Programming Note: I will be playing with a new rotation over the next few weeks as I settle in to a new writing schedule. All of my typical features of editorials, reviews, vault reviews, Top Ten Tuesday and Gaming Backlog will continue going forward but at a slightly modified rate.
Monday will be reserved for a (this) new segment: This Week in Gaming. It is a homecoming of sorts for me as news has always been part of my repertoire. This Week in Gaming will predominantly focus on recent gaming related news along with a brief opinion about the topic. I will reserve lengthy analysis and discussion for Wednesday editorials, which will continue to chug on. Tuesdays will remain alternating between Top Ten Tuesday and Gaming Backlog. Reviews will continue to go live on Friday but I will also use this slot to talk about pre-play expectations and basic previews.
This has been a fantastic year for me. I got married to a girl who embraces my passions for writing and gaming, I refocused my energy into this blog after a long hiatus and I got to fog up the glass at E3 (next step: press pass). The fact that I somehow made it to 100 posts on WordPress is just icing on the cake. Although I am just one writer rambling to a small audience, every word I put to page, every article clicked and read, and every comment left are all building blocks to somehow realize a dream of doing this on a higher level.
Thank you to everyone who has supported my work as I continue to grow and strive for incredible things.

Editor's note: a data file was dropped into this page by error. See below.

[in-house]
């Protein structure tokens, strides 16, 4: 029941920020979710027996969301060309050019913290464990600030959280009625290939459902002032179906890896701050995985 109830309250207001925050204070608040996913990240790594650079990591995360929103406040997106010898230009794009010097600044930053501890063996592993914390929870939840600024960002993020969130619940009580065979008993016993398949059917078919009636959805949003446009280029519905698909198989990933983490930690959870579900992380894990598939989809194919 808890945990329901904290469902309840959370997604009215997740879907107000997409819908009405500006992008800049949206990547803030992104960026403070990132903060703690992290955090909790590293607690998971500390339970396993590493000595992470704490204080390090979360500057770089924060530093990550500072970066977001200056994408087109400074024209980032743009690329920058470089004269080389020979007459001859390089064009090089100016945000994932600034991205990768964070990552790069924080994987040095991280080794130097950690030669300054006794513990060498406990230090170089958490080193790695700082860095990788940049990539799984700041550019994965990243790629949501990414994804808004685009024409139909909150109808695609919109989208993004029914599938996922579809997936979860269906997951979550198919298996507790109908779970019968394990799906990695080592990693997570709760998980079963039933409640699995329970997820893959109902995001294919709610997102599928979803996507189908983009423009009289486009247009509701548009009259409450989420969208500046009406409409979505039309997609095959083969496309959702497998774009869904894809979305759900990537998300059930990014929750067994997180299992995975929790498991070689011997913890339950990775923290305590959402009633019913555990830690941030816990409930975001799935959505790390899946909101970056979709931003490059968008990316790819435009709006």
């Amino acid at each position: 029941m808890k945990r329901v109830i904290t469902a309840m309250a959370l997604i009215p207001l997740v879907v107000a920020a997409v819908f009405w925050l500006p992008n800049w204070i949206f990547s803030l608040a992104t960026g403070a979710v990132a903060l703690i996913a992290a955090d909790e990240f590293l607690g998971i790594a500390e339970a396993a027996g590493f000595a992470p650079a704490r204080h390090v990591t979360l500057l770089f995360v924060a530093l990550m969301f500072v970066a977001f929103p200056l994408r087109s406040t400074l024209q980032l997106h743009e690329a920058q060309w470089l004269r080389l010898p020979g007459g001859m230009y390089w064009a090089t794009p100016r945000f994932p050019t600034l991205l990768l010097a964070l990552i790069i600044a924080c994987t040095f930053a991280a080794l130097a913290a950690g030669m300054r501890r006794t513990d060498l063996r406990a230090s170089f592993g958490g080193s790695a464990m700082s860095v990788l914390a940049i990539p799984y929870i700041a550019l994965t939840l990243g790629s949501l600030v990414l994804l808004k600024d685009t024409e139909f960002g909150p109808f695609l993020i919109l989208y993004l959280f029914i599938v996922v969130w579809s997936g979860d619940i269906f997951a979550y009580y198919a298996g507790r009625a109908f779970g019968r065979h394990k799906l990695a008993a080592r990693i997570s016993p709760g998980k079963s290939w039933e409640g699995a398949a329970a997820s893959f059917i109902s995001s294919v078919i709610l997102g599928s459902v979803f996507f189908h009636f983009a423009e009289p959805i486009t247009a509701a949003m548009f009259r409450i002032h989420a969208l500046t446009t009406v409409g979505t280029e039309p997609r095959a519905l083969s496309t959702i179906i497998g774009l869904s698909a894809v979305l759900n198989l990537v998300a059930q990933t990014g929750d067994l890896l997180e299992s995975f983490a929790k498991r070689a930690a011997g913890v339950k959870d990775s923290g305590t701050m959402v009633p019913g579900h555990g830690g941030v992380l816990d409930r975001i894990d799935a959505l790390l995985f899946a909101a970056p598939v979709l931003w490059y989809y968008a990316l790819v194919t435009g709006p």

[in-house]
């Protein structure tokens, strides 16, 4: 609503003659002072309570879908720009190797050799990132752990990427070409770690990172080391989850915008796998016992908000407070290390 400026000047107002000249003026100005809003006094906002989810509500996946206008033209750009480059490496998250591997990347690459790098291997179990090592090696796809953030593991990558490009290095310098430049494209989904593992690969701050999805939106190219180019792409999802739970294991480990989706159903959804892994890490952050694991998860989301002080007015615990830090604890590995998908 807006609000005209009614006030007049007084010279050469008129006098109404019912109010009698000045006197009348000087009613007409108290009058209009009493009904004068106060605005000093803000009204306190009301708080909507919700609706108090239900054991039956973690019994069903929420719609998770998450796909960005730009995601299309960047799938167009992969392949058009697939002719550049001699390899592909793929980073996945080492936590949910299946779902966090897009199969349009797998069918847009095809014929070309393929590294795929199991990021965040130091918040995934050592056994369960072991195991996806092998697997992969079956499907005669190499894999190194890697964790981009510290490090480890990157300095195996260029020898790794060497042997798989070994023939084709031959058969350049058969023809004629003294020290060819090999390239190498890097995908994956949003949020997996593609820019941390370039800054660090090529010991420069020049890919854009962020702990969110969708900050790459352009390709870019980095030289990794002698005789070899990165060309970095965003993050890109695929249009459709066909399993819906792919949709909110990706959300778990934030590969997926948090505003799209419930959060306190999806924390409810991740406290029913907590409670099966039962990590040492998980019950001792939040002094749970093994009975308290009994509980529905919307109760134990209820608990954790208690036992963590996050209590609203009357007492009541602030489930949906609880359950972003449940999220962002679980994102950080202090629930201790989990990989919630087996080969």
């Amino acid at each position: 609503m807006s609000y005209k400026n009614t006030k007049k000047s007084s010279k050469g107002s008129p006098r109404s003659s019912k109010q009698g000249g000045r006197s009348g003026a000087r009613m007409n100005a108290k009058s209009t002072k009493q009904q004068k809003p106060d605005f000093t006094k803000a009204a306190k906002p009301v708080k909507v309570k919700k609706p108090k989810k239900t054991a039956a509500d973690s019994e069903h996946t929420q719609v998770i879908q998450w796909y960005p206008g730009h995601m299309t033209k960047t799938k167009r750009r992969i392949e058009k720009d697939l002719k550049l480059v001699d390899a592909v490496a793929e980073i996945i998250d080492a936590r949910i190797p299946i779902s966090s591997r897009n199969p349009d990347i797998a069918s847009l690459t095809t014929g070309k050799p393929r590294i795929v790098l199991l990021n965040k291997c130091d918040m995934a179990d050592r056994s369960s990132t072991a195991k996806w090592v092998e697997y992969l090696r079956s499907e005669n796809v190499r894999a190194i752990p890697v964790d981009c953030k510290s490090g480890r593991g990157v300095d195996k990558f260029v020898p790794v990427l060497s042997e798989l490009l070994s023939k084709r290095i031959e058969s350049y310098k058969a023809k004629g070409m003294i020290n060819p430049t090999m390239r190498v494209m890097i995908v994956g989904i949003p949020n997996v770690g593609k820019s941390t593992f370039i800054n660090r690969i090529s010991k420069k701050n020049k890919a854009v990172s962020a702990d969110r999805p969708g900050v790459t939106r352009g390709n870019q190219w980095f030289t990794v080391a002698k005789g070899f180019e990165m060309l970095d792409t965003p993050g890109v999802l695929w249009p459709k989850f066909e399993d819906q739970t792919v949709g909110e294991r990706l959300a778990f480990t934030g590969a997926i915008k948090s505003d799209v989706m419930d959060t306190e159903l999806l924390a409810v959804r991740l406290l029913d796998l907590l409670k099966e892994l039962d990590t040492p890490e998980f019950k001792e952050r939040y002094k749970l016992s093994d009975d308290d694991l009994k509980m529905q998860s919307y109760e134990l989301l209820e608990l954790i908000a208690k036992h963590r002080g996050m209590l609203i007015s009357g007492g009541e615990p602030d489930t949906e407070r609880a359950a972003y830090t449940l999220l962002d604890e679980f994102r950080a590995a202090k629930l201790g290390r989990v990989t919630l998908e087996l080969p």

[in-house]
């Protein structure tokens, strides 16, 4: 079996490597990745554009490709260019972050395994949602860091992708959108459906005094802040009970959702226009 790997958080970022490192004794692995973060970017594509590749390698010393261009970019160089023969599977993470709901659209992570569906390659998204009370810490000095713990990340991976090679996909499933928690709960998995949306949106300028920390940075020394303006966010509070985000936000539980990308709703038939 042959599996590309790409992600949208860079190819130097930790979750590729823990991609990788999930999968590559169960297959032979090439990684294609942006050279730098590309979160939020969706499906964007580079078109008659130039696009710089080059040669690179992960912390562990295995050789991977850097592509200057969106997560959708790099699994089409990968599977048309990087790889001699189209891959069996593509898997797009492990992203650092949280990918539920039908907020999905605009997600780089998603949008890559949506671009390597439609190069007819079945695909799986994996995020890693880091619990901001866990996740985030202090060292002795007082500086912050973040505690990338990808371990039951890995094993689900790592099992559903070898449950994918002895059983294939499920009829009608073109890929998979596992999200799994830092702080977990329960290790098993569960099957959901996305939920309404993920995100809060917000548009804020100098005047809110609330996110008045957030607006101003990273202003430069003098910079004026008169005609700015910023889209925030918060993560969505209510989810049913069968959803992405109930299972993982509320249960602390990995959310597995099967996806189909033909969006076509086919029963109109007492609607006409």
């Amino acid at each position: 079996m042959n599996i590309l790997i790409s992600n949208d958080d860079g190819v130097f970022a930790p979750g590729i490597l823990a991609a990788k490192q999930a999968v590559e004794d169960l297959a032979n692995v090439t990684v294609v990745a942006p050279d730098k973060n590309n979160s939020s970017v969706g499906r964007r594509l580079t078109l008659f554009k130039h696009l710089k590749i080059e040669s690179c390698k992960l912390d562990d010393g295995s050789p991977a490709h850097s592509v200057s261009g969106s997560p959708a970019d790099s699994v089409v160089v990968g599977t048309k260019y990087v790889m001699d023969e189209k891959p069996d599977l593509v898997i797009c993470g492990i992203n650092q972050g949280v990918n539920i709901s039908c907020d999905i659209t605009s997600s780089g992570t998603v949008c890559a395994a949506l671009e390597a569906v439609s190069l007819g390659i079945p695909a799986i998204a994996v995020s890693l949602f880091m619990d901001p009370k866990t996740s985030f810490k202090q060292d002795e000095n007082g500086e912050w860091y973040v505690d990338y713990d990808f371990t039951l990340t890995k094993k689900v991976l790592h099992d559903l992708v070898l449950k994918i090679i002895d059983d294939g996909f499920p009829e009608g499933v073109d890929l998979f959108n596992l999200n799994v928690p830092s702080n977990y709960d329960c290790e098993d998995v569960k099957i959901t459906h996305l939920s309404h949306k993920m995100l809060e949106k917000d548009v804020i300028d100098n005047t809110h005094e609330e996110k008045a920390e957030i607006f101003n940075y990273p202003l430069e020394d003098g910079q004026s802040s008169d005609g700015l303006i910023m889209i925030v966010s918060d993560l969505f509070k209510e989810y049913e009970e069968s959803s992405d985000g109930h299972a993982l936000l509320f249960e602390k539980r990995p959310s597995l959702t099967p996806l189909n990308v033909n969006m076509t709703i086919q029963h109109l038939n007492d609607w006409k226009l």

Salty Bet Dream Cast Casino
Remember those odd wagers you would make as a middle schooler regarding who would win in a fight, Batman or Mega-Man? Gaming has come close to making the ludicrous scenarios a reality, in particular thanks to collaborations like the Marvel vs Capcom series, Mortal Kombat vs DC Universe and even mash-up RPGs like Project X Zone. But no one has ever thought to make it a bloodsport. Until now.
Using the open sourced fighting engine M.U.G.E.N., Salty Bet is essentially a Twitch.tv stream that broadcasts AI matches of M.U.G.E.N., filled to the brim with user created characters. Now, even though M.U.G.E.N. is practically 15 years old (it came out in 1999), the current “game” has evolved to the point where users have created all sorts of potential match ups between adaptations of modern fighters like King of Fighters and Street Fighter, to go up against fictional characters from comic books, television shows and anime. The end result is a potentially limitless character roster with movesets ripped straight out of DragonBall Z.
The hook of Salty Bet is that users can bet virtual currency on who they believe will win matches. No actual money is spent and you can trash talk all you want in the live chat (which by itself is hilariously entertaining). Just in a few viewings of Salty Bet, I’ve seen characters ranging from a Puzzle Fighter version of Ken, many assorted anime girls, Ash from Evil Dead, Spawn, Buttercup from the PowerPuff Girls and way too many hastily made DragonBall characters.